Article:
Development Centre

Policies encouraging the further integration of immigrant workers could enhance their contribution to Costa Rica’s economy, says new ILO-OECD Development Centre report


San José, 30 July 2018 - Costa Rica is one of a few net immigration countries in the Latin America and the Caribbean region. In 2015, almost one out of ten people in the country was born abroad. National immigration policies are based on the protection of the human rights of immigrants and framed by the 2010 General Migration Law. One of the goals of this law is to promote policies that enhance immigration’s contribution to national development, but empirical evidence on the degree to which immigrants affect Costa Rica’s economy has been insufficient. A joint report by the OECD Development Centre and the International Labour Organisation (ILO), How Immigrants Contribute to Costa Rica’s Economy, provides new insights and makes policy recommendations to enhance that contribution to development.


The study provides an unprecedented analysis of immigrant workers’ contribution in three areas of the Costa Rica’s economy: labour markets, economic growth and public finance.


It shows that immigrants in Costa Rica participate more in the labour market, have a higher rate of employment and are more likely to be waged and salaried workers than the native-born. Yet they also face several challenges such as lower wages, longer working hours and are more likely to be over-qualified for their jobs. On average, the labour income of the foreign-born population is 15% below that of the native-born population. Immigrants in Costa Rica are more likely to work in elementary occupations and have, on average, a lower level of education than the native-born.


The analysis also assesses whether the presence of foreign-born workers has benefited or harmed the employment opportunities of native-born workers. It suggests that immigration may reduce the employment opportunities of native-born workers through increased competition, but does not affect their wages. While immigrants compete with the native-born population for similar jobs, they may also complement the native-born labour force. For instance, immigration seems to have a positive impact on the labour force participation of high-skilled native-born women: hiring Nicaraguan women in their region for housework allows them to join the labour market and contribute to Costa Rica’s economic growth.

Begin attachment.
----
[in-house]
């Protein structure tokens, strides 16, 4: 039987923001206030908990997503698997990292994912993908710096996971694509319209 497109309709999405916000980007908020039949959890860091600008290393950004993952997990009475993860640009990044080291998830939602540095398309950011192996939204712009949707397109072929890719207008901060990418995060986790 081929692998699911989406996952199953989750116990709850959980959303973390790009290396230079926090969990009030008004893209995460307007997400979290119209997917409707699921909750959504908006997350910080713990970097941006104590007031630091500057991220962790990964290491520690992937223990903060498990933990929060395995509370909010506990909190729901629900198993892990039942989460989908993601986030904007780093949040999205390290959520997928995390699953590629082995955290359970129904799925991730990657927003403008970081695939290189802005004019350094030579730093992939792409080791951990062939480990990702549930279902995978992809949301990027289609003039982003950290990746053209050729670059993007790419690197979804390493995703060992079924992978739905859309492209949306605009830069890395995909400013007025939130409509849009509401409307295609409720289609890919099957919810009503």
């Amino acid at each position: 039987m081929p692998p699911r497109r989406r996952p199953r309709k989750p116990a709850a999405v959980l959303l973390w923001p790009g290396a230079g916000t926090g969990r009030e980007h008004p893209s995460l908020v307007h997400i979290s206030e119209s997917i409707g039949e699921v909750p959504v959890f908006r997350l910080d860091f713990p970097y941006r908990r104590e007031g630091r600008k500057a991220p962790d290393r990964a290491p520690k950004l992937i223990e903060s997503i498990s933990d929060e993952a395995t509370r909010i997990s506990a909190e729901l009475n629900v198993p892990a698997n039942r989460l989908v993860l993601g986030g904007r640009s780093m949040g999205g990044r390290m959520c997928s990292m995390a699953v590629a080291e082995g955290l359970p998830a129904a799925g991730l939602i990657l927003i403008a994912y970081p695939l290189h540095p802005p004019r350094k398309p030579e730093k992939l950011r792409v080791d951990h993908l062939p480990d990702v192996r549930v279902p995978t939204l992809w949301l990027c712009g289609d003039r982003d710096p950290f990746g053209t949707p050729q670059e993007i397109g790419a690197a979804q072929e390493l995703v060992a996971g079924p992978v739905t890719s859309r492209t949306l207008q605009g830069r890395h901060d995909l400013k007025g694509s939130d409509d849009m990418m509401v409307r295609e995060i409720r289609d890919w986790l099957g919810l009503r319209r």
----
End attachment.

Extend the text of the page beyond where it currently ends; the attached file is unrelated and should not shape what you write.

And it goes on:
Immigrant workers are estimated to contribute between 11% and 12% of GDP, below their share in employment (14.3% in 2011), but above their share in the population (9.1%). This reflects their higher participation in the labour force and higher share in the working age population, but also their overrepresentation in sectors with relatively low value added, such as construction, agriculture and fishing, and hotels and restaurants.


According to the report, in 2013, the latest year for which data is available, the net fiscal impact for both immigrants and native-born population was negative, but was greater for immigrants. Public expenditure was similar for immigrants and native-born, but the fiscal contributions of immigrants in taxes on good and services and on social security were lower.



Policy recommendations


The report proposes several actions to improve existing policies and further enhance the economic contribution of immigrants:


  • Ensure the conditions are in place for everyone to seek employment opportunities. To address the needs of individuals possibly affected by immigration, policy makers could consider a mechanism to upskill workers that does not harm immigrants.
  • Strengthen the implementation of existing educational policies. The government of Costa Rica has made important efforts to increase enrolment in education in recent years. The country needs to maintain these efforts and integrate more immigrants and children of immigrants into these policies.
  • Protect immigrants’ rights. Reinforce the rights of immigrants and guarantee de facto access to public services. Protect labour rights and promote a safe and secure working environment for all workers, especially those in vulnerable employment.
  • Non-migration sectoral policies can help maximise the economic contribution of immigration. It is important to bear immigration in mind when designing sectoral policies, e.g. on social protection or the labour market, and to improve co-ordination between ministries to aim for coherent policy goals.
  • Systematically collect and analyse data on migration, to inform policy makers of progress and monitor integration gaps.

Background information

The share of immigrants in the Costa Rican population has increased significantly over the last 30 years. According to the latest census, 9.1% of the inhabitants were born abroad, more than twice the share in 1984. While most of them come from Nicaragua, various economic and political factors have also spurred important immigration from Colombia, Panama and the United States. Costa Rica’s immigration policy is rooted in the principle of protecting human rights, last updated with the 2010 General Migration Law.


Press contacts:

For more information or to obtain a copy of the report or request an interview, journalists are invited to contact:


How immigrants contribute to Costa Rica’s economy is part of the joint International Labour Organisation - OECD Development Centre’s comparative project on Assessing the Economic Contribution of Labour Migration in Developing Countries as Countries of Destination co-financed by the European Union. The nine other countries covered by the project are: Argentina, Côte d’Ivoire, the Dominican Republic, Kyrgyzstan, Ghana, Nepal, Rwanda, South Africa and Thailand.

Find out more about the project: and


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